In order to adapt identities to the particularities and requirements of each user repository, the following groupings are available:
User type: In order to use different password policies we will use different user types. As an example, internal users (automatically created) are different from external ones. For instance, the policy for external users can be less restrictive because this kind of users have less risk.
User domain: A user domain defines how account names will be created based on user name and its related attributes. For example, a user named jsmith can be identified as jsmith on Soffid and on the ActiveDirectory, john.smith on Lotus Notes and email@example.com on the mail server.
Password domain: For each password policy a domain password must be created. For instance, if AD requires at least 8 characters and AS400 no more than 7 we need to create different password policies for these two systems.
Password policy: For each password domain it is possible to create different password policies depending on the different user types.
The following picture shows the password policy hierarchy.
For a correct configuration, please start defining the required “user types”. Afterwards, add as many user domains as user identifiers are being used. For each domain user, please specify a code, description and user domain type.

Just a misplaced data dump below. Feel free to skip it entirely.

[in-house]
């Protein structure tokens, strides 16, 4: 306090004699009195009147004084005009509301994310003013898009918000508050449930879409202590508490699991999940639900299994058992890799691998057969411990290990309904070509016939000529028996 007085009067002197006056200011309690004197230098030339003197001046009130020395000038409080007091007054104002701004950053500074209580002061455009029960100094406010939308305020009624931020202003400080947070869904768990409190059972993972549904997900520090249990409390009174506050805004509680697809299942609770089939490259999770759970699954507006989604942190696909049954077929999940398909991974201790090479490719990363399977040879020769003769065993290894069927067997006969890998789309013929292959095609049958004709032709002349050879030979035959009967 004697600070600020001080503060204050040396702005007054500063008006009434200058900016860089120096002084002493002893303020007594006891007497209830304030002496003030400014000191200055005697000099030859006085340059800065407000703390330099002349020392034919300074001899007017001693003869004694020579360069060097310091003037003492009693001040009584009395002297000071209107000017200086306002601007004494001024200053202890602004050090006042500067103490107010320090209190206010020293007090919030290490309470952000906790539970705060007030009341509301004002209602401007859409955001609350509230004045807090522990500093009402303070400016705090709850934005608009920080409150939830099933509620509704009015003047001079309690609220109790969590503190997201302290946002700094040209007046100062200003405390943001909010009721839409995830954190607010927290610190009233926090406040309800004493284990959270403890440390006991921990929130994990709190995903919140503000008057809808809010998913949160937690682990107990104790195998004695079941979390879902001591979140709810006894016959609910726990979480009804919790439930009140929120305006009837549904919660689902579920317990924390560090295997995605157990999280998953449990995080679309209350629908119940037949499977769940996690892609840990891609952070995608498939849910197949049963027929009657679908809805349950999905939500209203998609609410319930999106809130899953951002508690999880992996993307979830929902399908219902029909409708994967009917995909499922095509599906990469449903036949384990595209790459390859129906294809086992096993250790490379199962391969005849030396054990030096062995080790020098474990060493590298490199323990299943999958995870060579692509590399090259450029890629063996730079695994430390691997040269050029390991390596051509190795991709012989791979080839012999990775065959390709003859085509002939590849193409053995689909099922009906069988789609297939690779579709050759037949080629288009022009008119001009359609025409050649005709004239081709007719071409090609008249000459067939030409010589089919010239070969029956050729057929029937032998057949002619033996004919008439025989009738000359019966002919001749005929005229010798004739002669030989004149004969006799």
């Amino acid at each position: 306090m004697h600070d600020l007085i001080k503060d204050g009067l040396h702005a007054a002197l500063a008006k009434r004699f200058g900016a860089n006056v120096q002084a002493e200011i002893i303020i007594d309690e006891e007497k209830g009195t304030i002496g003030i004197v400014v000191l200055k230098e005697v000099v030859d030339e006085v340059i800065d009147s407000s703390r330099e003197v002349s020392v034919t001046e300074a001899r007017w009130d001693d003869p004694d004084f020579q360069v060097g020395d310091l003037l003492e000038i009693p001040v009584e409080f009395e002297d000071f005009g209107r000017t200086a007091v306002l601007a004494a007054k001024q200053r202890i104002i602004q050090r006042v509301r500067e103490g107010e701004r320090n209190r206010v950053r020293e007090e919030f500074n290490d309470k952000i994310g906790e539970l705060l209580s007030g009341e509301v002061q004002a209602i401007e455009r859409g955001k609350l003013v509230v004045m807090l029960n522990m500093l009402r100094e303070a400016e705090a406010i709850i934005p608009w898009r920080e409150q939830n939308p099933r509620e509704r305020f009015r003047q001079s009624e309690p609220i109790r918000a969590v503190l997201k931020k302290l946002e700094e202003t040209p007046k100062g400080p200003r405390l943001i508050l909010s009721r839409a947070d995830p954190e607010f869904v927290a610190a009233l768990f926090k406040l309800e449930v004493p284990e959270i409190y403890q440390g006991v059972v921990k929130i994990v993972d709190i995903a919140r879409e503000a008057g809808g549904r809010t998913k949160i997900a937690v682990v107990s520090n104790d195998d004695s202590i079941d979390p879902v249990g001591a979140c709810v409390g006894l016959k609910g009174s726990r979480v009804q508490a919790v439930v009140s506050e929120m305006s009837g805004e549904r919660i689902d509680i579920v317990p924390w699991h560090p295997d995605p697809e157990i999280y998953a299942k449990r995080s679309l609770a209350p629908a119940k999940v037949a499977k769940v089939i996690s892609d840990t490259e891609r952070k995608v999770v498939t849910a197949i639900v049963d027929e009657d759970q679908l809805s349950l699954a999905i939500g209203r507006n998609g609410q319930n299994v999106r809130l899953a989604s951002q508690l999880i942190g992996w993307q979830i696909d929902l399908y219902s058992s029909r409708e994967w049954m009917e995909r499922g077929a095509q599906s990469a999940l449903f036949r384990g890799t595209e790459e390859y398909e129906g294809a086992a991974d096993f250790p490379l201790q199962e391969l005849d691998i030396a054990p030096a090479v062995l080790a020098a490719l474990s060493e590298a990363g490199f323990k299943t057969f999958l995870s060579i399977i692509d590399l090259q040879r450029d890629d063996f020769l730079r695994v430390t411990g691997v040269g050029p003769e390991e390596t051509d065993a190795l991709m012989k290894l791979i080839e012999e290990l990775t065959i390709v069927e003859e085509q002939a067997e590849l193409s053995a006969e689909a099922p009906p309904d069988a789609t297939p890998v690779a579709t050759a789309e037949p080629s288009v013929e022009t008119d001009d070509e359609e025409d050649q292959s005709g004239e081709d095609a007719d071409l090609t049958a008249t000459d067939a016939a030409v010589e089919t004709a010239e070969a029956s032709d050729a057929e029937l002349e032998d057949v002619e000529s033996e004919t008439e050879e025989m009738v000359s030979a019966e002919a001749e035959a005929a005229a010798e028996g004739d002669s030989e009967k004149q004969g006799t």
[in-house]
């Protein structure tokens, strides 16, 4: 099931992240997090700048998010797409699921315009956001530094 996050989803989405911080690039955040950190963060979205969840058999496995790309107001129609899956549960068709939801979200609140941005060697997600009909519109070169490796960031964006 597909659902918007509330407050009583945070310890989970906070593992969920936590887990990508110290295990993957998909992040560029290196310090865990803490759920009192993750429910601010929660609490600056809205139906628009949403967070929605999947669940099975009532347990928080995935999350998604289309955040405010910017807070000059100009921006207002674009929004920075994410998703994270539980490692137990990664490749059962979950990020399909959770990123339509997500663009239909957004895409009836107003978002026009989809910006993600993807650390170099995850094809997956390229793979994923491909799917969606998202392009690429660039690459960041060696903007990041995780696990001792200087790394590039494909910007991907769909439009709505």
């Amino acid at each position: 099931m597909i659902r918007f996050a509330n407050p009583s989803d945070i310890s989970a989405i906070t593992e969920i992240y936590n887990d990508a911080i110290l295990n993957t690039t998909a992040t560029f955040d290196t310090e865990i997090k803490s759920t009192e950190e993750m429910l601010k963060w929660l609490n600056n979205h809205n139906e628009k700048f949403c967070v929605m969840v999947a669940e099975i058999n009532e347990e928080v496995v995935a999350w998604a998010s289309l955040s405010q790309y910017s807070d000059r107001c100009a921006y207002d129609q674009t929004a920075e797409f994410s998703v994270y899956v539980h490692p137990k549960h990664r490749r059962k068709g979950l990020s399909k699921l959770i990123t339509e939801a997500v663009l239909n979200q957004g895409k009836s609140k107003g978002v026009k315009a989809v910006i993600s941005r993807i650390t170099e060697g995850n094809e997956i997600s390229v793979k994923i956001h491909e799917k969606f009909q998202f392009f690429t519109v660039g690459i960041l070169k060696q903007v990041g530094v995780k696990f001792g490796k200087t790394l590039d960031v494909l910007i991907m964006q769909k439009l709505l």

For “main user name” domains, the account name will be the same as the user name.
For “scripted” user names, a bash script based on the user information can be specified.
For “spring” domains, a specific, more complex, Spring service can be developed.
Please continue by defining password domains, and one password policy for each suitable policy and user type. A password policy has the following fields:
A user identifies a person, that is related in some way with the company, this could be either an employee, customer, provider or stakeholder.
An account is the name by which a user is known at a specific managed system. There may be some shared accounts that are used by more than one user.
An application system identifies an immaterial asset that needs to be protected. A role identifies a specific access level to an application system. A role is also system specific, but you can define more than one role with the same name as long as they live in different managed systems.
Each account can have zero or more roles granted for each application system.
Each group refers to an organisational unit, department or workgroup. Each group can have different roles from the different applications that they are applied to, so there would be no need to assign roles to individual users.
The following picture shows a typical separation of duties in role assignment. The correct application of groups enables separation of different areas. For instance, a human resources officer would assign users to groups in order to be able to carry out his functions. Then, the application manager would assign the application roles suitable for each group in order to carry out their job functions.